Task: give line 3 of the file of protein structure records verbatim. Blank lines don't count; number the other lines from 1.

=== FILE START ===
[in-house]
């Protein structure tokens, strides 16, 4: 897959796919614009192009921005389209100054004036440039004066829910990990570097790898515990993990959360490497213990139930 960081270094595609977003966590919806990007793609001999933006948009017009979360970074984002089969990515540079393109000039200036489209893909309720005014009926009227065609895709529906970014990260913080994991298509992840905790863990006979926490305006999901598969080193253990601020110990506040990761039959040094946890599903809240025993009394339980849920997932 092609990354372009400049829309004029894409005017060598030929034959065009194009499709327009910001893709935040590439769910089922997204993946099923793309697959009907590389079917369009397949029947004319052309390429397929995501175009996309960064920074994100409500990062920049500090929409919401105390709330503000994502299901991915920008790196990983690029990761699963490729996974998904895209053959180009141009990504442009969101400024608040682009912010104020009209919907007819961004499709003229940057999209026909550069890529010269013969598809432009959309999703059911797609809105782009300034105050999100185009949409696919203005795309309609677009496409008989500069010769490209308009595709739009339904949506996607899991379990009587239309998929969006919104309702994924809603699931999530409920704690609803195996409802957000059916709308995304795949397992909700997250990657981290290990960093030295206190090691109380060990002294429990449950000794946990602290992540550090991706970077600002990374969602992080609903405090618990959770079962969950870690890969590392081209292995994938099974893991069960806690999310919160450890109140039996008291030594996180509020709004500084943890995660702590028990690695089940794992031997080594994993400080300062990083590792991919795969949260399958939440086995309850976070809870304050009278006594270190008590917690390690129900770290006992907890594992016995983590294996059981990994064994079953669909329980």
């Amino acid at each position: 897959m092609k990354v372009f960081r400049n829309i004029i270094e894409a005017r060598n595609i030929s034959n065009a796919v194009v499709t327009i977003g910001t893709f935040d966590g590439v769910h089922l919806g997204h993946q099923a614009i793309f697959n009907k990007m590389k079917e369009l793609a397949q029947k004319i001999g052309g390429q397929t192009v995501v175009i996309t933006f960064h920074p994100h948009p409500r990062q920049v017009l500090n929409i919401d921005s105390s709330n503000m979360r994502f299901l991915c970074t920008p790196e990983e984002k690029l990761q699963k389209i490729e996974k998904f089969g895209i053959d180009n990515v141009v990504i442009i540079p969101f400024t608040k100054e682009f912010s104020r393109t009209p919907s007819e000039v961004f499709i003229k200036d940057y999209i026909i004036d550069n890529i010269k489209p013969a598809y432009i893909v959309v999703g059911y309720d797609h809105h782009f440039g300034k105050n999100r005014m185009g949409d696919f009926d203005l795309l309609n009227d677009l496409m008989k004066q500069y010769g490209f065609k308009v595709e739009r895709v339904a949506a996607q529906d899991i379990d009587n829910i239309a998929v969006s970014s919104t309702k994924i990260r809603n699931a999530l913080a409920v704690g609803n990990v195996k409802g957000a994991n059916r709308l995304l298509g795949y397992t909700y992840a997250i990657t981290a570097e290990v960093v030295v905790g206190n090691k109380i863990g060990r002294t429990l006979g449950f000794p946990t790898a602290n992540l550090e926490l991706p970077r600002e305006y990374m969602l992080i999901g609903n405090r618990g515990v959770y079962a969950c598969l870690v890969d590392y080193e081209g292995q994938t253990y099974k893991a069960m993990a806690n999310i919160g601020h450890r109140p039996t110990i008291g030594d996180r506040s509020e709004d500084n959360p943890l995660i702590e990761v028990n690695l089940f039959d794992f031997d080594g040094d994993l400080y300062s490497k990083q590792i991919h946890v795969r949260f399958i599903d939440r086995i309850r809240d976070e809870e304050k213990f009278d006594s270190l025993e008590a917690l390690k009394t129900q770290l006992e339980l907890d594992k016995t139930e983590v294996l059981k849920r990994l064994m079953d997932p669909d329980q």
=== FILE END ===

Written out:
């Amino acid at each position: 897959m092609k990354v372009f960081r400049n829309i004029i270094e894409a005017r060598n595609i030929s034959n065009a796919v194009v499709t327009i977003g910001t893709f935040d966590g590439v769910h089922l919806g997204h993946q099923a614009i793309f697959n009907k990007m590389k079917e369009l793609a397949q029947k004319i001999g052309g390429q397929t192009v995501v175009i996309t933006f960064h920074p994100h948009p409500r990062q920049v017009l500090n929409i919401d921005s105390s709330n503000m979360r994502f299901l991915c970074t920008p790196e990983e984002k690029l990761q699963k389209i490729e996974k998904f089969g895209i053959d180009n990515v141009v990504i442009i540079p969101f400024t608040k100054e682009f912010s104020r393109t009209p919907s007819e000039v961004f499709i003229k200036d940057y999209i026909i004036d550069n890529i010269k489209p013969a598809y432009i893909v959309v999703g059911y309720d797609h809105h782009f440039g300034k105050n999100r005014m185009g949409d696919f009926d203005l795309l309609n009227d677009l496409m008989k004066q500069y010769g490209f065609k308009v595709e739009r895709v339904a949506a996607q529906d899991i379990d009587n829910i239309a998929v969006s970014s919104t309702k994924i990260r809603n699931a999530l913080a409920v704690g609803n990990v195996k409802g957000a994991n059916r709308l995304l298509g795949y397992t909700y992840a997250i990657t981290a570097e290990v960093v030295v905790g206190n090691k109380i863990g060990r002294t429990l006979g449950f000794p946990t790898a602290n992540l550090e926490l991706p970077r600002e305006y990374m969602l992080i999901g609903n405090r618990g515990v959770y079962a969950c598969l870690v890969d590392y080193e081209g292995q994938t253990y099974k893991a069960m993990a806690n999310i919160g601020h450890r109140p039996t110990i008291g030594d996180r506040s509020e709004d500084n959360p943890l995660i702590e990761v028990n690695l089940f039959d794992f031997d080594g040094d994993l400080y300062s490497k990083q590792i991919h946890v795969r949260f399958i599903d939440r086995i309850r809240d976070e809870e304050k213990f009278d006594s270190l025993e008590a917690l390690k009394t129900q770290l006992e339980l907890d594992k016995t139930e983590v294996l059981k849920r990994l064994m079953d997932p669909d329980q």